Another fascinating example of medieval calligraphy has gone on display in South Tyneside.
Bede’s World in Jarrow is currently home to the only surviving full-scale replica of the Codex Amiatinus – and now South Shields Museum & Art Gallery is playing host to the oldest of the four surviving copies of the Boldon Book.
Both manuscripts are in the borough as part of a three-year Treasures programme, led by Tyne and Wear Museums, highlighting the heritage and identity of area.
Dubbed South Tyneside’s version of the Domesday Book, the Boldon Book – or Buke – provides the earliest written record of the villages of Boldon, Cleadon, Whitburn and Newton.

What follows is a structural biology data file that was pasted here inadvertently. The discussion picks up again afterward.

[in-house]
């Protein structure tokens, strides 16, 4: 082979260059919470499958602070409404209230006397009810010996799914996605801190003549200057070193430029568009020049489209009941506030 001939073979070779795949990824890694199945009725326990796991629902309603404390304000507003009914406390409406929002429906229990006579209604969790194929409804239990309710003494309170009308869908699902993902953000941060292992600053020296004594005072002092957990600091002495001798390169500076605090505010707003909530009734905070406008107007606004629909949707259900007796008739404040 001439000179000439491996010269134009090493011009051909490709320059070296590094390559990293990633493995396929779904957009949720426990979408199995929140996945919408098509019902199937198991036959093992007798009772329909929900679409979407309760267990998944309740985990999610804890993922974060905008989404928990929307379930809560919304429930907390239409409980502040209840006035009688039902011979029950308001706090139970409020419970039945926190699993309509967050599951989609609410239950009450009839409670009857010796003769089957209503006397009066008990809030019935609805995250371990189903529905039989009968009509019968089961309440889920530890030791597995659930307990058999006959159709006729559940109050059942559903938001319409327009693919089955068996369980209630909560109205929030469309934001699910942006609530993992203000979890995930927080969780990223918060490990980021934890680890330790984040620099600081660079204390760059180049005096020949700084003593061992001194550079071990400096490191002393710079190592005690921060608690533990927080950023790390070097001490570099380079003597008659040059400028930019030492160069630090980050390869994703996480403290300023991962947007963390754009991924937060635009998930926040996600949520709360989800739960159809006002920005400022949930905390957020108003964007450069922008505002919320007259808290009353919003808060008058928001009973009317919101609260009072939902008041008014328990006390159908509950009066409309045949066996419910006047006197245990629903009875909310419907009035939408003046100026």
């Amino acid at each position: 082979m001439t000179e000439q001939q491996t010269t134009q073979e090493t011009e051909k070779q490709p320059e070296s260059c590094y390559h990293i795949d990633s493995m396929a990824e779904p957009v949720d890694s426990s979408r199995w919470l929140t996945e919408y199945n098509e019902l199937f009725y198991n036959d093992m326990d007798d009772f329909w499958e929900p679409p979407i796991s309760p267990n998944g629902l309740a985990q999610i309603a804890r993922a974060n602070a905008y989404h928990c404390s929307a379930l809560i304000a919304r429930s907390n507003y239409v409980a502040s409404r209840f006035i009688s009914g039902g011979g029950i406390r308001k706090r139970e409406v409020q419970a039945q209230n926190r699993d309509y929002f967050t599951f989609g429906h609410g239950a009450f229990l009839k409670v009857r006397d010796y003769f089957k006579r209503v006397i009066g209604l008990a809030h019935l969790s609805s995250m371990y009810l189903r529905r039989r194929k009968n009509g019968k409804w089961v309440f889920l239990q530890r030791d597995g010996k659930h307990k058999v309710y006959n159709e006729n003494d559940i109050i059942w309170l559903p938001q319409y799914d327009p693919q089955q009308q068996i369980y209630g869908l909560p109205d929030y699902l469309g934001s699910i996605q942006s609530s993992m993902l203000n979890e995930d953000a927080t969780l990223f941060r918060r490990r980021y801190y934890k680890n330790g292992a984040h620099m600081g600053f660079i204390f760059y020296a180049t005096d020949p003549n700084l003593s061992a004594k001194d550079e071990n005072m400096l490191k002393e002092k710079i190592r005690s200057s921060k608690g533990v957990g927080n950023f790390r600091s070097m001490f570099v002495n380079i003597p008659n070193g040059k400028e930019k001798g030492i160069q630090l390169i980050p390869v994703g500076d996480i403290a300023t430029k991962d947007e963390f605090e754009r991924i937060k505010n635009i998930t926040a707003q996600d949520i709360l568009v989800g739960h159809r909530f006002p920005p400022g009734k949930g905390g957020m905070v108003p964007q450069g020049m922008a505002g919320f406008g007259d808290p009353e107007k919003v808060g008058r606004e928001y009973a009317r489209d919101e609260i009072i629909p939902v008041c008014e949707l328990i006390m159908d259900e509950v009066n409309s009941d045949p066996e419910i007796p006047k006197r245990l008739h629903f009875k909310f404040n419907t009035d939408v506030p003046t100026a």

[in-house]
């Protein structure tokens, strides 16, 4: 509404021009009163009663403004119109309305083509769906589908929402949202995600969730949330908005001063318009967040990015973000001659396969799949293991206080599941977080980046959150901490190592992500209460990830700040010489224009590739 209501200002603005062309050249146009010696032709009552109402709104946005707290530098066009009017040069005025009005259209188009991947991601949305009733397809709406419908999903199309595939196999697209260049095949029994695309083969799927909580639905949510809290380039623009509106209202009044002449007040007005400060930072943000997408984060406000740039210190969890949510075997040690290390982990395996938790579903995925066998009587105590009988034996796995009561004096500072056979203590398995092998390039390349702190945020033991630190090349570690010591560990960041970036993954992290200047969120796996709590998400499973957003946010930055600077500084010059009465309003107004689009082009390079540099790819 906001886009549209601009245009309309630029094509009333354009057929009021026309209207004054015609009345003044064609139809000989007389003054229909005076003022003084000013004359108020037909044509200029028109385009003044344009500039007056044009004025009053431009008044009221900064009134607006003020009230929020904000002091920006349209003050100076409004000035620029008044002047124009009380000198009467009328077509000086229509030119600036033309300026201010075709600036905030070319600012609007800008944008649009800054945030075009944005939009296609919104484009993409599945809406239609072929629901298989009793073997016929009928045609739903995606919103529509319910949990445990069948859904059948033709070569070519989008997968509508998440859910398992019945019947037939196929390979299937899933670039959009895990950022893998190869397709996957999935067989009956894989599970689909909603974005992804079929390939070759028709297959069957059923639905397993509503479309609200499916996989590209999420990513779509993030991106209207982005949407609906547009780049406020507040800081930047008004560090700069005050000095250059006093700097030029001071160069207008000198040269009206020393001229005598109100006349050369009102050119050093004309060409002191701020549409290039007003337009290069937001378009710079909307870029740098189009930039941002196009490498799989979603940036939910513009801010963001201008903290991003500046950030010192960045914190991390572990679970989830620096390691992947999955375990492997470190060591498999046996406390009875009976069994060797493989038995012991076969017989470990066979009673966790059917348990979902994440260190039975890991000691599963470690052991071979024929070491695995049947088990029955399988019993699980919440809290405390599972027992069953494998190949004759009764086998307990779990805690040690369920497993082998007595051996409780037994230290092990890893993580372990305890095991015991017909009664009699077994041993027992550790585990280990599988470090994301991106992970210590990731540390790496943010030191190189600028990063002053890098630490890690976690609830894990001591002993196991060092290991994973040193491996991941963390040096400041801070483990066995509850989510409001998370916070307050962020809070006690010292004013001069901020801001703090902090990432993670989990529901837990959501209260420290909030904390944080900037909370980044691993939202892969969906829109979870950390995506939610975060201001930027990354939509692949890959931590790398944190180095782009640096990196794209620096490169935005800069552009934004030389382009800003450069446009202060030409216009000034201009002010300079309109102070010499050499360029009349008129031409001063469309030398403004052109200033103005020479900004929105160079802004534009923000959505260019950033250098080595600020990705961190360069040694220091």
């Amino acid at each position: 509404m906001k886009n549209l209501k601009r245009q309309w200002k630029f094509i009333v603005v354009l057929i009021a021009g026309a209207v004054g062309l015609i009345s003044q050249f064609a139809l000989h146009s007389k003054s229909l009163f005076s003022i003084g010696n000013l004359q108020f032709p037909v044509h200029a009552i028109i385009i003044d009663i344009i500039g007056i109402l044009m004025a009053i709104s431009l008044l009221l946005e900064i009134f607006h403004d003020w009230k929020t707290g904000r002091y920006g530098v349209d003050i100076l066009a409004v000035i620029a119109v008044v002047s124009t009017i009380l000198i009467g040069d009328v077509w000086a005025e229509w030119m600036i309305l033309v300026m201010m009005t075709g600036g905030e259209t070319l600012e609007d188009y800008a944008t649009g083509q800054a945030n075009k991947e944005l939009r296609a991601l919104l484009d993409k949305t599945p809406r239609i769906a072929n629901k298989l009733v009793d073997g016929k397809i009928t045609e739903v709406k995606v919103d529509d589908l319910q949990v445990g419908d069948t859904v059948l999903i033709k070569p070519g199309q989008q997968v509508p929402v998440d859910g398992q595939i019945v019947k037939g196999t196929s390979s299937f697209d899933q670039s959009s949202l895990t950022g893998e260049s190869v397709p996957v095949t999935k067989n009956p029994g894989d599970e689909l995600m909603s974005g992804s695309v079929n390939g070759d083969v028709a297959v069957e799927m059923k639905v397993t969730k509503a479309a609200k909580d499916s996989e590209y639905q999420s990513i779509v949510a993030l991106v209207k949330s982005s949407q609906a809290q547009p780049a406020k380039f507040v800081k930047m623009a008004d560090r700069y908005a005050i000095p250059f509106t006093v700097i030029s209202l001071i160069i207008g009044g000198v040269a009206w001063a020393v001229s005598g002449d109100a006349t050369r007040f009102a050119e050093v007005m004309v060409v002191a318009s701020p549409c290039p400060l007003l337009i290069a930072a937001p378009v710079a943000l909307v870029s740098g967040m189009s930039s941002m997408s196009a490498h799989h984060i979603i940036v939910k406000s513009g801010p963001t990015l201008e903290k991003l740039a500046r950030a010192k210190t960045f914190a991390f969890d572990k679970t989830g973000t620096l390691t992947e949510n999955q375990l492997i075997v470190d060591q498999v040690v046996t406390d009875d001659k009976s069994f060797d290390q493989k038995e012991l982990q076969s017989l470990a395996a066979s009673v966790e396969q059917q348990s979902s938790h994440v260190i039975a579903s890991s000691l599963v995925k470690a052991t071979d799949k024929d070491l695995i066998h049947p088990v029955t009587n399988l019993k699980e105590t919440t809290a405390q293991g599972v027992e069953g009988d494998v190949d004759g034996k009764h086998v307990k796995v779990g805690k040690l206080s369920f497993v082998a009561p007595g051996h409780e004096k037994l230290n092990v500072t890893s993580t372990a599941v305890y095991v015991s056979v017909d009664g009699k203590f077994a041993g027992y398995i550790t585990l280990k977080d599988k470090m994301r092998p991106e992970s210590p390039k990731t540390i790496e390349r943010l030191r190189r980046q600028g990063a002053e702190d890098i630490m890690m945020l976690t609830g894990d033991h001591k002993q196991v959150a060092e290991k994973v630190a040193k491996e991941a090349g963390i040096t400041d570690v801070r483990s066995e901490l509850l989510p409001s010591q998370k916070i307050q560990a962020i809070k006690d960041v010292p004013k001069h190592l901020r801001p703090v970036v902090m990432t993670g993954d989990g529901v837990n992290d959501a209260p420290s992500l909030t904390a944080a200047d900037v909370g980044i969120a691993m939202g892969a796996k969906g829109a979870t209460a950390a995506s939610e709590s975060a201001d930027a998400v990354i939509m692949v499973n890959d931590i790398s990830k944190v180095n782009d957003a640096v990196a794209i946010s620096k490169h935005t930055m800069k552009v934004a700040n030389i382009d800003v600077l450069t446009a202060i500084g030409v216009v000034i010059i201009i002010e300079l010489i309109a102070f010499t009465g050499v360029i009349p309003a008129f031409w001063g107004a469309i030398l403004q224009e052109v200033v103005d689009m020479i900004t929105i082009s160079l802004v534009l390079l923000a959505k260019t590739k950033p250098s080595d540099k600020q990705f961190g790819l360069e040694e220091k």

Written in Latin in 1183, it was created as a practical financial document for the Bishop of Durham to record information about the tenants of the lands under his direct control and the rents they owed.
The Bishop’s manor at Boldon was listed early in the survey, and later entries recorded customal dues “as at Boldon”, hence the name.
Alex Croom, keeper of archaeology at Tyne and Wear Museums, describes it as an interesting period, where payment in labour or the provision of animals was slowly being replaced with “the demand for hard cash”.
The manuscript, on loan from the British Library, will be exhibited until November 1. A follow-up exhibition is planned in 2016, compiling the responses of the community to it.